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School of Health Sciences Capital Campaign
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The University has built a strong reputation for health science programs based on an interdisciplinary approach to education that values scholarship, clinical experience, and service opportunities. Your gift toward this renovation project will help us enhance this approach.
To fully prepare our future health care professionals, we need to provide clinical space, where the disciplines can train together, that is as close to reality as possible. Currently, our allied health programs are housed in five different buildings with no central place for inter-professional clinical training. The key feature of an expanded Sullivan Hall will be an interdisciplinary clinical simulation laboratory where faculty can teach collaborative teamwork and leadership along with clinical skills in a safe learning environment. Collaborative simulation provides an ideal environment for students to immerse in settings that mimic actual clinical scenarios that would normally include health care professionals from many disciplines working together.
Our students are synthesizing a vast array of knowledge in clinical areas with other important topics such as public health and regulatory issues. A model health science-based curriculum of this nature depends on smart classrooms that make use of the latest technology and can support hands-on activities, yet many of our facilities are lecture halls meant for passive learning. Our facilities must support problembased learning in small groups as well as specialized clinical and practice areas.
With the allied disciplines closer together, we hope to expand efforts to serve the wider community in a manner true to our Franciscan values. Our classroom and clinical curriculum will be highly integrated with the role of the DiSepio Institute for Rural Health and Wellness as well as the Center for Excellence for Remote and Medically Under-Served Areas (CERMUSA). This partnership provides many opportunities for new public health initiatives.
In recent years, our health science offerings have attracted increasing numbers of talented students; and newer areas of study such as a bachelor’s degree in public health have been added to meet the demand. There were 589 students were enrolled in allied health majors in 2000. By 2011 our enrollment had nearly doubled to 1031 students. Unfortunately our existing facilities simply can no longer support this rate of growth or deliver the level of interdisciplinary clinical interaction that these programs demand.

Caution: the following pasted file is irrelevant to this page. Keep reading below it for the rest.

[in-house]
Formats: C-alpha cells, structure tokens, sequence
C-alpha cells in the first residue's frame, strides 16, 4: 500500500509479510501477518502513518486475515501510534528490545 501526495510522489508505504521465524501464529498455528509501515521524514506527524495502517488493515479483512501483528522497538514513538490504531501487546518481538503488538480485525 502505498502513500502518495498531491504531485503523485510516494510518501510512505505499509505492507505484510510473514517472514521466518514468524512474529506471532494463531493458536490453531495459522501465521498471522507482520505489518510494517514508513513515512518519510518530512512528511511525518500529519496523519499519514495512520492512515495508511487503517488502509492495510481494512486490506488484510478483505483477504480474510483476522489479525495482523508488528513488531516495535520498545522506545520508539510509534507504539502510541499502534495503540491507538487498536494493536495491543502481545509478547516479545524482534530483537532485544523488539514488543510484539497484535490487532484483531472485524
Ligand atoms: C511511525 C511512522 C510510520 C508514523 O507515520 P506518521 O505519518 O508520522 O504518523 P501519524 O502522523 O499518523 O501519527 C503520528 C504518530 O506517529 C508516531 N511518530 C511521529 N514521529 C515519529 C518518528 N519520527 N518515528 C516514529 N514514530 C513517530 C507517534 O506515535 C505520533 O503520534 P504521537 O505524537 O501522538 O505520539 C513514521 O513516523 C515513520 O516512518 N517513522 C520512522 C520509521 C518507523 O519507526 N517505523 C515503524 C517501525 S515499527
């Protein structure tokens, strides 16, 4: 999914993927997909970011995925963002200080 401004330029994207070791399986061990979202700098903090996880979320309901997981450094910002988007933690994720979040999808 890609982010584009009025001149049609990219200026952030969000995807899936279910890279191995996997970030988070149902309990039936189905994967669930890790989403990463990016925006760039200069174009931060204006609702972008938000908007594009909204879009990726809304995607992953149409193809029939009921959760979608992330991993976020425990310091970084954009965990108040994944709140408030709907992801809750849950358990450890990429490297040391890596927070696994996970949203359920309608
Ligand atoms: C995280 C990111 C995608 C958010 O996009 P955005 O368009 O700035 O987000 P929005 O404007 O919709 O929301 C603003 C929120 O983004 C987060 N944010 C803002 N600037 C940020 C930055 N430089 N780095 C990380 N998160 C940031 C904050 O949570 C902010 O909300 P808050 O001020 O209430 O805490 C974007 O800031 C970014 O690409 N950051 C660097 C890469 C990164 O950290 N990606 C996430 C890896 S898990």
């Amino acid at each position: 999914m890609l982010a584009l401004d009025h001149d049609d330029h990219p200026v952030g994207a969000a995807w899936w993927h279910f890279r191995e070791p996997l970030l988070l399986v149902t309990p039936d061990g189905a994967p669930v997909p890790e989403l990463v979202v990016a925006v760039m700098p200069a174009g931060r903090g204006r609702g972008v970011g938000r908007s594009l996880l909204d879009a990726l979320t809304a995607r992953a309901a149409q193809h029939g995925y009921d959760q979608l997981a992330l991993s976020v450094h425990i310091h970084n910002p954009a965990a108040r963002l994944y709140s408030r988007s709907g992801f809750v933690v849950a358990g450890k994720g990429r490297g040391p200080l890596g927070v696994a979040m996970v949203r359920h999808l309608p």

For years, our faculty and staff have managed to provide an outstanding educational experience for these allied health students, even as our facilities have aged. Our next generation of healthcare professionals now study in labs that are almost 50 years old, built in a time when setting foot on the moon was a national goal, not yet a reality. When you have considered how much has changed over these last five decades, you can truly understand the need for updated spaces.
Collaborative interdisciplinary simulations spaces will help prepare our students to work in an ever more complex healthcare environment. Our hope is that these facilities will provide the foundation for our health sciences to do great things as part of a healthcare team working to improve patient outcomes and provide safer patient care.
For more information on how you may support these projects, contact the Office of Advancement at 814-472-3021.
117 Evergreen Drive P.O. Box 600 Loretto, PA 15940